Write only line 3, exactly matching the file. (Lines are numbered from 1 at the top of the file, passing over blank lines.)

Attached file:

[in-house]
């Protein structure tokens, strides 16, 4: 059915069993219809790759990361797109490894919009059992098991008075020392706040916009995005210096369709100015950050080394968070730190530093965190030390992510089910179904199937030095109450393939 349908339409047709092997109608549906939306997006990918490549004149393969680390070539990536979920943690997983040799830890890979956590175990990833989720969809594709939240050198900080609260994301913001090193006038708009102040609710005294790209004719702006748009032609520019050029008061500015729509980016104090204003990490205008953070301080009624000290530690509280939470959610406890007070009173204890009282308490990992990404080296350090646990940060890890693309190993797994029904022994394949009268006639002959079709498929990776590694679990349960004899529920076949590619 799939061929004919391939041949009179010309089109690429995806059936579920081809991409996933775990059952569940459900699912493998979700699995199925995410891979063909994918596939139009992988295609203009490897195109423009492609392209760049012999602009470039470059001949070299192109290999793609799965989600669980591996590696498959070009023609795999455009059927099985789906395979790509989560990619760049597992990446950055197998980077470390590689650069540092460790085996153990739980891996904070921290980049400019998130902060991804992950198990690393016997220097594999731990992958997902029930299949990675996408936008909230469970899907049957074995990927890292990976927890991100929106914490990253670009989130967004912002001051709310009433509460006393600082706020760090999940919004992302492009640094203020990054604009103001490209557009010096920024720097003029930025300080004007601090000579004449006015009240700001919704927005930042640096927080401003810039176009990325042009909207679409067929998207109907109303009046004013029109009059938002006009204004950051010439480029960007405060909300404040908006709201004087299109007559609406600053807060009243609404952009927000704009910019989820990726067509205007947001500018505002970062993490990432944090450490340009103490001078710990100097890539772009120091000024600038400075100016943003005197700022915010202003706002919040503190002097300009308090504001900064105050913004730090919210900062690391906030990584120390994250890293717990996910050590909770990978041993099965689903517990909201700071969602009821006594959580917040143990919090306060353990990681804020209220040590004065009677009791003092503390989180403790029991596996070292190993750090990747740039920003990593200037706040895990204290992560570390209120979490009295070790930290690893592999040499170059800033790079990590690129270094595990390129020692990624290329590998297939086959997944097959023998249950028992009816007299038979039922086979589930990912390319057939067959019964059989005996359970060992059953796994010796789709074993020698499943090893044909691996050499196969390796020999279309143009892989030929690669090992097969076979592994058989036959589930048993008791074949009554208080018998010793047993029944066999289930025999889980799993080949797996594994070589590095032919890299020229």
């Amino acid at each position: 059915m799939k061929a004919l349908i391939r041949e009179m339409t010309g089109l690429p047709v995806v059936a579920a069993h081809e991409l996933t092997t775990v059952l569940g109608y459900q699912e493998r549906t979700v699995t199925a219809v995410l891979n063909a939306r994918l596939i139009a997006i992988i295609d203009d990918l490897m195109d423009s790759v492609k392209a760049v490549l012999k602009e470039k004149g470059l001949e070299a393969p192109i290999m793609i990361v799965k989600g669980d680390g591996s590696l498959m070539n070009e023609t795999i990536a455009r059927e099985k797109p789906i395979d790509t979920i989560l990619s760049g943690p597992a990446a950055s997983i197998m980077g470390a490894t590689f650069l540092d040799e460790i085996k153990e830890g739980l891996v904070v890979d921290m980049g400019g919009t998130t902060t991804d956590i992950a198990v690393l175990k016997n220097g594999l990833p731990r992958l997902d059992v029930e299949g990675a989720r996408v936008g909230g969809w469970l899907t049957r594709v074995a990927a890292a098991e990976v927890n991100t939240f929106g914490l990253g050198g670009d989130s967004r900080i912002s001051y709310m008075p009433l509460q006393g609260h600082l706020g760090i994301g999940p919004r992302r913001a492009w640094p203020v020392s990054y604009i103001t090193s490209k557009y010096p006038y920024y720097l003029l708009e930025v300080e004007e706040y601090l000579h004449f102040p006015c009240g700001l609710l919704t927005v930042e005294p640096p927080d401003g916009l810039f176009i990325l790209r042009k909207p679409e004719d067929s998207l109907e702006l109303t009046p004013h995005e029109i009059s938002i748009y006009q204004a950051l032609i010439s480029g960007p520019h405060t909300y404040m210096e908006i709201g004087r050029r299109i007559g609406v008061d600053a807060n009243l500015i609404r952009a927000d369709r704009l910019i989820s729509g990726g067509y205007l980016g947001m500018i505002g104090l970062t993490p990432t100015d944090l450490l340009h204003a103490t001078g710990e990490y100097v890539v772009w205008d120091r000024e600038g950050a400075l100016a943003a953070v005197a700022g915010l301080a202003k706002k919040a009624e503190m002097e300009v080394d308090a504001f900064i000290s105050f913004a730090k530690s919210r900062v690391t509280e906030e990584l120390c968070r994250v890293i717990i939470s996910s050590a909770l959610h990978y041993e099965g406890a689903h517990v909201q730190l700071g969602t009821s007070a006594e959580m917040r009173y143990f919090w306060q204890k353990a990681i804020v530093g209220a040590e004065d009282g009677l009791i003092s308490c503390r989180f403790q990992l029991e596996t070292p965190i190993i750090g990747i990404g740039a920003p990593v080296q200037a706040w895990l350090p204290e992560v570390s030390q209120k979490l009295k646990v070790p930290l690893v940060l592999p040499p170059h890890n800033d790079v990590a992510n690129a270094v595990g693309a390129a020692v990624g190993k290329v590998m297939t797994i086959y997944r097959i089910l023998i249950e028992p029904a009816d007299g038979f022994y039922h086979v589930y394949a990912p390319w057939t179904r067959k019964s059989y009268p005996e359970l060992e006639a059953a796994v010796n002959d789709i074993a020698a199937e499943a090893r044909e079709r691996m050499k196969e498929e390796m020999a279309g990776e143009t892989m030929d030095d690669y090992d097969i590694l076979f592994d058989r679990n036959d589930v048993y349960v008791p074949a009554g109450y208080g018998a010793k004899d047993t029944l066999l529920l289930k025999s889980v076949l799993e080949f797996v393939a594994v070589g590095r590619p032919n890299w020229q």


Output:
């Amino acid at each position: 059915m799939k061929a004919l349908i391939r041949e009179m339409t010309g089109l690429p047709v995806v059936a579920a069993h081809e991409l996933t092997t775990v059952l569940g109608y459900q699912e493998r549906t979700v699995t199925a219809v995410l891979n063909a939306r994918l596939i139009a997006i992988i295609d203009d990918l490897m195109d423009s790759v492609k392209a760049v490549l012999k602009e470039k004149g470059l001949e070299a393969p192109i290999m793609i990361v799965k989600g669980d680390g591996s590696l498959m070539n070009e023609t795999i990536a455009r059927e099985k797109p789906i395979d790509t979920i989560l990619s760049g943690p597992a990446a950055s997983i197998m980077g470390a490894t590689f650069l540092d040799e460790i085996k153990e830890g739980l891996v904070v890979d921290m980049g400019g919009t998130t902060t991804d956590i992950a198990v690393l175990k016997n220097g594999l990833p731990r992958l997902d059992v029930e299949g990675a989720r996408v936008g909230g969809w469970l899907t049957r594709v074995a990927a890292a098991e990976v927890n991100t939240f929106g914490l990253g050198g670009d989130s967004r900080i912002s001051y709310m008075p009433l509460q006393g609260h600082l706020g760090i994301g999940p919004r992302r913001a492009w640094p203020v020392s990054y604009i103001t090193s490209k557009y010096p006038y920024y720097l003029l708009e930025v300080e004007e706040y601090l000579h004449f102040p006015c009240g700001l609710l919704t927005v930042e005294p640096p927080d401003g916009l810039f176009i990325l790209r042009k909207p679409e004719d067929s998207l109907e702006l109303t009046p004013h995005e029109i009059s938002i748009y006009q204004a950051l032609i010439s480029g960007p520019h405060t909300y404040m210096e908006i709201g004087r050029r299109i007559g609406v008061d600053a807060n009243l500015i609404r952009a927000d369709r704009l910019i989820s729509g990726g067509y205007l980016g947001m500018i505002g104090l970062t993490p990432t100015d944090l450490l340009h204003a103490t001078g710990e990490y100097v890539v772009w205008d120091r000024e600038g950050a400075l100016a943003a953070v005197a700022g915010l301080a202003k706002k919040a009624e503190m002097e300009v080394d308090a504001f900064i000290s105050f913004a730090k530690s919210r900062v690391t509280e906030e990584l120390c968070r994250v890293i717990i939470s996910s050590a909770l959610h990978y041993e099965g406890a689903h517990v909201q730190l700071g969602t009821s007070a006594e959580m917040r009173y143990f919090w306060q204890k353990a990681i804020v530093g209220a040590e004065d009282g009677l009791i003092s308490c503390r989180f403790q990992l029991e596996t070292p965190i190993i750090g990747i990404g740039a920003p990593v080296q200037a706040w895990l350090p204290e992560v570390s030390q209120k979490l009295k646990v070790p930290l690893v940060l592999p040499p170059h890890n800033d790079v990590a992510n690129a270094v595990g693309a390129a020692v990624g190993k290329v590998m297939t797994i086959y997944r097959i089910l023998i249950e028992p029904a009816d007299g038979f022994y039922h086979v589930y394949a990912p390319w057939t179904r067959k019964s059989y009268p005996e359970l060992e006639a059953a796994v010796n002959d789709i074993a020698a199937e499943a090893r044909e079709r691996m050499k196969e498929e390796m020999a279309g990776e143009t892989m030929d030095d690669y090992d097969i590694l076979f592994d058989r679990n036959d589930v048993y349960v008791p074949a009554g109450y208080g018998a010793k004899d047993t029944l066999l529920l289930k025999s889980v076949l799993e080949f797996v393939a594994v070589g590095r590619p032919n890299w020229q």